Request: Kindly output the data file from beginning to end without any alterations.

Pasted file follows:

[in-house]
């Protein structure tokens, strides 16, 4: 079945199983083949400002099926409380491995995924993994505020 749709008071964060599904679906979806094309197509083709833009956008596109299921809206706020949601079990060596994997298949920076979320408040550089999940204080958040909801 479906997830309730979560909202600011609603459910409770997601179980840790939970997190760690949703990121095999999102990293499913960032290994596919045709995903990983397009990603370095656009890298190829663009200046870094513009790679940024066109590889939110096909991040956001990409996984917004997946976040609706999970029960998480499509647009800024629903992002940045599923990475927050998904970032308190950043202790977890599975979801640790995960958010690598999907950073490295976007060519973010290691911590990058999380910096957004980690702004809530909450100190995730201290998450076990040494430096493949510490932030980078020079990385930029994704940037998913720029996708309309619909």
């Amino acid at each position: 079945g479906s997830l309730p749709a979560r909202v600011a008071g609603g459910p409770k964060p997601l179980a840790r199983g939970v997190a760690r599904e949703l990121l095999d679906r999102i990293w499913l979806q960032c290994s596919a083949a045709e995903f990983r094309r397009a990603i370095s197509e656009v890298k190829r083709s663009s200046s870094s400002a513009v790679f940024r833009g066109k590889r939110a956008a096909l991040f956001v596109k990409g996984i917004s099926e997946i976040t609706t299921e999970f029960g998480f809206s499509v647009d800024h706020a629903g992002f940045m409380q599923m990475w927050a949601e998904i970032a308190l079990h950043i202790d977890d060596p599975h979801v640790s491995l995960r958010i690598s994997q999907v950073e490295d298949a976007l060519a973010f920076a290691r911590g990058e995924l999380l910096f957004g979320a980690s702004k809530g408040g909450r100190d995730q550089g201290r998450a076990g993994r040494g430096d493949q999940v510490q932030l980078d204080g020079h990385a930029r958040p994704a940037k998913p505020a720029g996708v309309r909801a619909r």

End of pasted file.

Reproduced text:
[in-house]
């Protein structure tokens, strides 16, 4: 079945199983083949400002099926409380491995995924993994505020 749709008071964060599904679906979806094309197509083709833009956008596109299921809206706020949601079990060596994997298949920076979320408040550089999940204080958040909801 479906997830309730979560909202600011609603459910409770997601179980840790939970997190760690949703990121095999999102990293499913960032290994596919045709995903990983397009990603370095656009890298190829663009200046870094513009790679940024066109590889939110096909991040956001990409996984917004997946976040609706999970029960998480499509647009800024629903992002940045599923990475927050998904970032308190950043202790977890599975979801640790995960958010690598999907950073490295976007060519973010290691911590990058999380910096957004980690702004809530909450100190995730201290998450076990040494430096493949510490932030980078020079990385930029994704940037998913720029996708309309619909």
């Amino acid at each position: 079945g479906s997830l309730p749709a979560r909202v600011a008071g609603g459910p409770k964060p997601l179980a840790r199983g939970v997190a760690r599904e949703l990121l095999d679906r999102i990293w499913l979806q960032c290994s596919a083949a045709e995903f990983r094309r397009a990603i370095s197509e656009v890298k190829r083709s663009s200046s870094s400002a513009v790679f940024r833009g066109k590889r939110a956008a096909l991040f956001v596109k990409g996984i917004s099926e997946i976040t609706t299921e999970f029960g998480f809206s499509v647009d800024h706020a629903g992002f940045m409380q599923m990475w927050a949601e998904i970032a308190l079990h950043i202790d977890d060596p599975h979801v640790s491995l995960r958010i690598s994997q999907v950073e490295d298949a976007l060519a973010f920076a290691r911590g990058e995924l999380l910096f957004g979320a980690s702004k809530g408040g909450r100190d995730q550089g201290r998450a076990g993994r040494g430096d493949q999940v510490q932030l980078d204080g020079h990385a930029r958040p994704a940037k998913p505020a720029g996708v309309r909801a619909r």